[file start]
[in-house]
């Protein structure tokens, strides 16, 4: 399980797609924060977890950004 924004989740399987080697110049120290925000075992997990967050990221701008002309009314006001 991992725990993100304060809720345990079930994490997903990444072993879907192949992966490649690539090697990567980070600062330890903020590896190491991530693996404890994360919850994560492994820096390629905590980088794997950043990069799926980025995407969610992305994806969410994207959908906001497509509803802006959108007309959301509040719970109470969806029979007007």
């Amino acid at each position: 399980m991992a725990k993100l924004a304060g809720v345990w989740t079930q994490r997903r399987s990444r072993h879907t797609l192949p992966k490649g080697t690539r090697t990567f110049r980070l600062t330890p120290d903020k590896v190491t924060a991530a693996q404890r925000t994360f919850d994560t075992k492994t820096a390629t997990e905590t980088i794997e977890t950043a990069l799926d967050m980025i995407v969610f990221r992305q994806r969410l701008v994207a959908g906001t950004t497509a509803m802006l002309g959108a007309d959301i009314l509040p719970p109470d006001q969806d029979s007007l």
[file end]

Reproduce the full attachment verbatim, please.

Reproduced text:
[in-house]
């Protein structure tokens, strides 16, 4: 399980797609924060977890950004 924004989740399987080697110049120290925000075992997990967050990221701008002309009314006001 991992725990993100304060809720345990079930994490997903990444072993879907192949992966490649690539090697990567980070600062330890903020590896190491991530693996404890994360919850994560492994820096390629905590980088794997950043990069799926980025995407969610992305994806969410994207959908906001497509509803802006959108007309959301509040719970109470969806029979007007």
């Amino acid at each position: 399980m991992a725990k993100l924004a304060g809720v345990w989740t079930q994490r997903r399987s990444r072993h879907t797609l192949p992966k490649g080697t690539r090697t990567f110049r980070l600062t330890p120290d903020k590896v190491t924060a991530a693996q404890r925000t994360f919850d994560t075992k492994t820096a390629t997990e905590t980088i794997e977890t950043a990069l799926d967050m980025i995407v969610f990221r992305q994806r969410l701008v994207a959908g906001t950004t497509a509803m802006l002309g959108a007309d959301i009314l509040p719970p109470d006001q969806d029979s007007l």